Oh, to be a Big 4 firm these days. Yes, billions of dollars flow in from every corner of the world thanks to your professional services, but thanks to the audit practice, there's peril around every corner!
The news that former KPMG audit partner Scott London passed along inside information to someone outside the firm is just the latest incident that would give an audit firm leadership and compliance folks raging headaches. Another recent cause for heartburn is PwC's situation: it is one of only two firms (Deloitte being the other) that have had the distinct pleasure of the PCAOB releasing Part II of their inspection report to the public.
Now, just for fun let's put ourselves in an imaginary nightmare scenario — if your firm had to go through one of these two predicaments: 1) Discover that a partner engaged in insider trading activity or 2) Have Part II of the PCAOB's inspection report released, which would you choose? Let's examine each, shall we?
Predicament A: Partner is involved in insider trading — This particular situation is bad for all kinds of reasons that we are watching unfold this very day. An individual partner and his office have been positively identified. Clients fees have evaporated. Also, because this involves an audit partner, the offense looks especially egregious. The G-men are involved. According to a general counsel friend we spoke to, "more collateral damage could result from this," meaning more clients could leave or regulators might insist on a more in-depth investigation. Insider trading attracts a huge part of the financial media so it has the firm's PR people on the run. The faint silver lining in this scenario, however, is that it can be plausibly blamed on a rogue agent within firm, which KPMG has aptly done. That person was promptly eliminated. Problem solved!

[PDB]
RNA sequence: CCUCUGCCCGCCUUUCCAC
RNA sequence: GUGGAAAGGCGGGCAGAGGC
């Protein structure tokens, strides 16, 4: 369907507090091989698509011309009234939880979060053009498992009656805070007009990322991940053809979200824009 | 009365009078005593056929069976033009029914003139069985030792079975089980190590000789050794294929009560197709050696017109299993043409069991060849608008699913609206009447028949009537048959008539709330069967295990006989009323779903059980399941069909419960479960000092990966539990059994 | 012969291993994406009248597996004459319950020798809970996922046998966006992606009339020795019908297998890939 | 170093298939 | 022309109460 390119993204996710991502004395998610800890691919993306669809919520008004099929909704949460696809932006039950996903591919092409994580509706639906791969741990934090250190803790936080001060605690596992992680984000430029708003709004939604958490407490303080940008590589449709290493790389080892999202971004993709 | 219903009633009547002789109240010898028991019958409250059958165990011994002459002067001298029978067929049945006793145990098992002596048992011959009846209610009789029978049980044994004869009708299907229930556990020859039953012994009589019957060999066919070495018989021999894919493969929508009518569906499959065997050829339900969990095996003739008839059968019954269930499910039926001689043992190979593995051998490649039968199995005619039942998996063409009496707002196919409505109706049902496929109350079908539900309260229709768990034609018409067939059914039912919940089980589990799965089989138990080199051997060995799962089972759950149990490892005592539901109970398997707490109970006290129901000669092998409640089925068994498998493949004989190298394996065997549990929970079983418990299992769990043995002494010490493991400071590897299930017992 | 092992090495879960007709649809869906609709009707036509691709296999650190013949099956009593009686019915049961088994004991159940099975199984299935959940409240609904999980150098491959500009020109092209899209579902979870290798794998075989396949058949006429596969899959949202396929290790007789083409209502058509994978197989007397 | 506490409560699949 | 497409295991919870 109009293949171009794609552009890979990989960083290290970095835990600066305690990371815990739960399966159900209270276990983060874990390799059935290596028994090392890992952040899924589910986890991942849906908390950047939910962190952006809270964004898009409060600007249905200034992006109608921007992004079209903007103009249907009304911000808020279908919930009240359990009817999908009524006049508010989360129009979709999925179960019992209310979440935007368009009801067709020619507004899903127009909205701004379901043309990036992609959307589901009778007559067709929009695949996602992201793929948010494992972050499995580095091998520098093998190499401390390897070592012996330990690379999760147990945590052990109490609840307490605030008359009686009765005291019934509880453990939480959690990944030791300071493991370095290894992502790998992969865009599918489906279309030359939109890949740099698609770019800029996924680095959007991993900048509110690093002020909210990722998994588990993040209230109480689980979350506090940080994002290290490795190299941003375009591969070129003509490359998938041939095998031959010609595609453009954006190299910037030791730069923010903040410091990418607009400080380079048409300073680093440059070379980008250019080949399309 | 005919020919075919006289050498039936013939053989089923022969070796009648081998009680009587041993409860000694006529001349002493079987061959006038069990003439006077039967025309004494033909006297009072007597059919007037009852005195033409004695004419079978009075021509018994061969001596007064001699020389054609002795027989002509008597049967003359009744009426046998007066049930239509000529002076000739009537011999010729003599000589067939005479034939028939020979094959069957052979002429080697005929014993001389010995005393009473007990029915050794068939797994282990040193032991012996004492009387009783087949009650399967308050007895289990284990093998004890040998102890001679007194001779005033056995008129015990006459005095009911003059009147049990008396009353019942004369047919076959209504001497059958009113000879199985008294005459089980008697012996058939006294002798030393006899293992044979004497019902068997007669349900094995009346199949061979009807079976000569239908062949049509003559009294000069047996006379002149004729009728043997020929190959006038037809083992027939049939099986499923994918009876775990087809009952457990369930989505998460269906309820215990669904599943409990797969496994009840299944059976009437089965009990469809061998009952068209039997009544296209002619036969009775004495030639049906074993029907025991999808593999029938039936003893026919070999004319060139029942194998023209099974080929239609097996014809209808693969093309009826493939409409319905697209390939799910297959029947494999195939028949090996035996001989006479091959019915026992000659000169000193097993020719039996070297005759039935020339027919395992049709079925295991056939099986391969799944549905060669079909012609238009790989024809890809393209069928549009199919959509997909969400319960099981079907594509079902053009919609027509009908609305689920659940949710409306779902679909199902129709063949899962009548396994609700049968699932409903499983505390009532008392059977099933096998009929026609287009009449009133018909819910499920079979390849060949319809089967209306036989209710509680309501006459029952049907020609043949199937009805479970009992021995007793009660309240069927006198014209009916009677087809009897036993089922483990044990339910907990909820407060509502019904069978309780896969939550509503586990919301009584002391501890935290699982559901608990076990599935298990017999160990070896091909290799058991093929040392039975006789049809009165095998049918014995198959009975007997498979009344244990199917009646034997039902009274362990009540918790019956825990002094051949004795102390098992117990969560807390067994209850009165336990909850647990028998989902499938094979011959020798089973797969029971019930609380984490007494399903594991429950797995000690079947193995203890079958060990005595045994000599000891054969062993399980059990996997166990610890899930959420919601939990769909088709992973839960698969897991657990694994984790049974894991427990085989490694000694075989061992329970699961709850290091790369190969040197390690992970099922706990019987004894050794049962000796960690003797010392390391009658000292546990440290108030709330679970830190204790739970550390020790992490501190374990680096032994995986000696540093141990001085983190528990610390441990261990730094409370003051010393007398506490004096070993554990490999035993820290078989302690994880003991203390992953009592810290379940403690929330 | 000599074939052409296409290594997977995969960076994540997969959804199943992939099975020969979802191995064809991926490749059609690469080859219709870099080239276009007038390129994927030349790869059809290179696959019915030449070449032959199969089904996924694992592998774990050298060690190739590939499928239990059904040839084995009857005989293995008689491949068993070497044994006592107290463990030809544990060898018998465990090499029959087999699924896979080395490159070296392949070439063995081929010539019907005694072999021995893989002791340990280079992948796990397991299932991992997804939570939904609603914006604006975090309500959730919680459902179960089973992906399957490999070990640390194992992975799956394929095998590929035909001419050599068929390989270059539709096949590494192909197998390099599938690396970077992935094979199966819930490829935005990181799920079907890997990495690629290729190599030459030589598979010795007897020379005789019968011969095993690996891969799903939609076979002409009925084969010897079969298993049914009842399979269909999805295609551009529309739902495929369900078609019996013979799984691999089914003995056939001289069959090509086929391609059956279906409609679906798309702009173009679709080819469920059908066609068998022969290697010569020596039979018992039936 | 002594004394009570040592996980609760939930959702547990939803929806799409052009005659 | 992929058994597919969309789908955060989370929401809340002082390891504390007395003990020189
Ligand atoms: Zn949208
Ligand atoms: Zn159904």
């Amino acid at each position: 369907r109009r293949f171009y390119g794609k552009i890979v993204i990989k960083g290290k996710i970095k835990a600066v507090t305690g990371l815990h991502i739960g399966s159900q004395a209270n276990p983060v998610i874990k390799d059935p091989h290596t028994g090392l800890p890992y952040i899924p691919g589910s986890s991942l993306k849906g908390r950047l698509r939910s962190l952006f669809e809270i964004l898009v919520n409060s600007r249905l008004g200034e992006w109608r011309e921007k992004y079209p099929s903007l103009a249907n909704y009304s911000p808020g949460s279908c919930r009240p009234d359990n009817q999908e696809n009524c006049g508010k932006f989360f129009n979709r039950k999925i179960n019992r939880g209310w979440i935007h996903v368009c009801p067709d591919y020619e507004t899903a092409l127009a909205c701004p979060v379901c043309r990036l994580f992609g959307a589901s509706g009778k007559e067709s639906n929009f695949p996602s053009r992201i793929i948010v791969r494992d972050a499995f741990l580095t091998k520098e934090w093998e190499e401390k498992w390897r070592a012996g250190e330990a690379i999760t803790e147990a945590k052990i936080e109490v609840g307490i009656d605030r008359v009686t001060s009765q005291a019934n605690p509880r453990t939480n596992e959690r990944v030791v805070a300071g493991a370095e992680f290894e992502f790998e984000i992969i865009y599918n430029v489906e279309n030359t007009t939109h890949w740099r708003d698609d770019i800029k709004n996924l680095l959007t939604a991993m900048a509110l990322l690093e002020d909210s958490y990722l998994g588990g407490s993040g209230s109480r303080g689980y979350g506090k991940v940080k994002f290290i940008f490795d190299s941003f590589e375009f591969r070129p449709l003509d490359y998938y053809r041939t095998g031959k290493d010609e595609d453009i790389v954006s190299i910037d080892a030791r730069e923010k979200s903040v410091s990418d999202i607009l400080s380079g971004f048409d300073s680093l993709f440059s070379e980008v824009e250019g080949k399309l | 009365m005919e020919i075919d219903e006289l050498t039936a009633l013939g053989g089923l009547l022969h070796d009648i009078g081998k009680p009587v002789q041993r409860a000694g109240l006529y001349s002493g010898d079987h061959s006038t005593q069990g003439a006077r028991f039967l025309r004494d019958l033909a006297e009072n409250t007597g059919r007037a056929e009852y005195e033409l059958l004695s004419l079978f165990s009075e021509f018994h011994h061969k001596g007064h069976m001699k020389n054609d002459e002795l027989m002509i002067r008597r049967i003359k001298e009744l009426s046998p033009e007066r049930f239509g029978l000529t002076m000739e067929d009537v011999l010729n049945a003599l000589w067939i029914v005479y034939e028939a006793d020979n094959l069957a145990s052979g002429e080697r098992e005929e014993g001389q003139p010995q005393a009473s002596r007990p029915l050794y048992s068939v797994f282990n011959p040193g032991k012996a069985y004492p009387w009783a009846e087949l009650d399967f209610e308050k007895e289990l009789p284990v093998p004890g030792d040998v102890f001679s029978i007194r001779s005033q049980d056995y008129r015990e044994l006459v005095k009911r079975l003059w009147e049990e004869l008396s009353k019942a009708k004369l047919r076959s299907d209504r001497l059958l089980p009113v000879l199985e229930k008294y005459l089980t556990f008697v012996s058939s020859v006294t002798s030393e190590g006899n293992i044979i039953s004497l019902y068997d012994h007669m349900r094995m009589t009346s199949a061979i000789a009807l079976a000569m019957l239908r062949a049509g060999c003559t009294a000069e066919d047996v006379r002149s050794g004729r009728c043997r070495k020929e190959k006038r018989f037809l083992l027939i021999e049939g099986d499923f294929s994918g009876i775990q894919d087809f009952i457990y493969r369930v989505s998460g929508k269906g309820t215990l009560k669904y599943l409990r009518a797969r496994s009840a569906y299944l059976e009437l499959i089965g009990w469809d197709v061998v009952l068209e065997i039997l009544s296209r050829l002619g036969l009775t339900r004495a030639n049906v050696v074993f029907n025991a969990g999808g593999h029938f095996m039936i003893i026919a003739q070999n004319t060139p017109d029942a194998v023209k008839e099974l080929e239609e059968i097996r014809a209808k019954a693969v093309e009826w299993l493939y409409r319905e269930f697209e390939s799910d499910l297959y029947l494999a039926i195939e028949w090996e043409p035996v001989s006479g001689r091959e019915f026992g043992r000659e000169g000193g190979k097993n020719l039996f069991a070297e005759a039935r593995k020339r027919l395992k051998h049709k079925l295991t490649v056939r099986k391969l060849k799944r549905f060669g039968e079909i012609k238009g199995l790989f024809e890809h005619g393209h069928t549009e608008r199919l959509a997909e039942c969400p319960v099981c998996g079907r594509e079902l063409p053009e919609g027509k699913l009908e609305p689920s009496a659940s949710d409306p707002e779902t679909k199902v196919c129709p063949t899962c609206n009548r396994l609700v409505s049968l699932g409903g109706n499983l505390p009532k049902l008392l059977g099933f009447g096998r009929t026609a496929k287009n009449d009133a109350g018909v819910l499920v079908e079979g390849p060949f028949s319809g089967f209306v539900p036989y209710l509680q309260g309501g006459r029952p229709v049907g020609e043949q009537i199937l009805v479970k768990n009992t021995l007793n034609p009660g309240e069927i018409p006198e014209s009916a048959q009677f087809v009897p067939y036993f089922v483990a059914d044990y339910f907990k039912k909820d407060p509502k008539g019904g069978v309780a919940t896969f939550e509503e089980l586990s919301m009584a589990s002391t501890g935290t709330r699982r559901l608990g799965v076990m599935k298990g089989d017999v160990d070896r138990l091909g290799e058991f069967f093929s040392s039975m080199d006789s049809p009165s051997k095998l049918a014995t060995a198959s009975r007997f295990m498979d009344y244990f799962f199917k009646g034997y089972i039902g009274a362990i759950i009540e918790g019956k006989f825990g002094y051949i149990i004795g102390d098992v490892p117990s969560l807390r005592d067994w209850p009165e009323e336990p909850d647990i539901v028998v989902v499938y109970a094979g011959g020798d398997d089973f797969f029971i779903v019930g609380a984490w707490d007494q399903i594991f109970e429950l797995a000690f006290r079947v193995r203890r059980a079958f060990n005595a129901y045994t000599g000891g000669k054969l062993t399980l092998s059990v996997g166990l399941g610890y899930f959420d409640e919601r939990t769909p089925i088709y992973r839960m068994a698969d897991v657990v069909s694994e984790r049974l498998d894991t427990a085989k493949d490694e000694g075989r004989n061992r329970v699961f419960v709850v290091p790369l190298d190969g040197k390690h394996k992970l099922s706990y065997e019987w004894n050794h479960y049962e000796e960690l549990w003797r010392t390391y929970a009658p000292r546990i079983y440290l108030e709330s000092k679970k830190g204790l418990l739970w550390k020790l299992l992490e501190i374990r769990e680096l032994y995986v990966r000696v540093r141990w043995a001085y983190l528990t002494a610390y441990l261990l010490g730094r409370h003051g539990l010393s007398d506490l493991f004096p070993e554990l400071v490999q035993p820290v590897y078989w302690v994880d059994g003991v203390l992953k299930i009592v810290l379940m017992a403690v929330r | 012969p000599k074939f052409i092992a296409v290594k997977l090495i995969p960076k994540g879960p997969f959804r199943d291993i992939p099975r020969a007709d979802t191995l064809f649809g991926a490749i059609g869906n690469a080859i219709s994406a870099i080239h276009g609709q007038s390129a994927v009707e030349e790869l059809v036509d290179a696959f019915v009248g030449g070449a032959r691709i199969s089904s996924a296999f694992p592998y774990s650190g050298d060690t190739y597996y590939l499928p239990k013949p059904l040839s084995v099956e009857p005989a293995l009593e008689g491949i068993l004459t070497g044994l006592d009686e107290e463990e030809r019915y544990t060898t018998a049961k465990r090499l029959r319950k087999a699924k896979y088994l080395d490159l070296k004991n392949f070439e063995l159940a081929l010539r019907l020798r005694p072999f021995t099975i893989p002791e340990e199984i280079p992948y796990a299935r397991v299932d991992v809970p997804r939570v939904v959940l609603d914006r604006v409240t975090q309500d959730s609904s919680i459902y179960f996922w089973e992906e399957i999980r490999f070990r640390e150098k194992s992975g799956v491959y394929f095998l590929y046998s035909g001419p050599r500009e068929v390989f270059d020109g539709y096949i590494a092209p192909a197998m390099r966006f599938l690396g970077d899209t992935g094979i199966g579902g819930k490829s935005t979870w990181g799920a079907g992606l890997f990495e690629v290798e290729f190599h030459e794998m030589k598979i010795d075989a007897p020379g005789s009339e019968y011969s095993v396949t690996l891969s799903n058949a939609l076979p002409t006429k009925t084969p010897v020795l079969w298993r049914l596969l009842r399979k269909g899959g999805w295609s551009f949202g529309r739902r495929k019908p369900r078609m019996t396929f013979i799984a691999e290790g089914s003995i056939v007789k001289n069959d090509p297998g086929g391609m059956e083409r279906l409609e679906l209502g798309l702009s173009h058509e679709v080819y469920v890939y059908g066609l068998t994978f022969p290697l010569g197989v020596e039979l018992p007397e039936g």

Predicament B: PCAOB Part II is released — This is no treat either. One of the firm's core functions, a function that evokes virtues from the firm's leaders that they wear like a badge of honor, is being questioned. Many people will see this as indicative of wider, systemic issues at the firm. Part II could have a direct effect on audit professionals by way of more robust methodologies that would increase their workload. The national leadership is forced to address a firm-wide issue that happened on their watch. If there is a bright side to this fix it is the fact that a large portion of the details — the clients affected, the partner and offices responsible — are still kept secret. Yeah, the PCAOB may be trying to change that, but it's not exactly moving at light speed on the issue.
Our general counsel friend, if (s)he had to choose one situation that would ruin their life for the foreseeable future, went with Option B. The secrecy afforded by the PCAOB's inspection process, even if Part II is released, makes for a slightly more desirable pickle.
And really it seems like a no-brainer. Yeah, your firm might suck at what it's supposed to do, but at least it can suck with relatively anonymity and obscurity. Scott London's name will be in every single one of those reports out there. A lot of financial reporters don't even know what the PCAOB is or does. If a Part II gets released, most of them barely notice.
So, which one would you choose? No copping out with "I'd quit" either. You have to assume you're under duress from Lucifer or some other unholy figure that has tied you to chair and is holding your family hostage. Sorry to make it such an extreme scenario, but imaginary white-collar adventures like this are important exercises.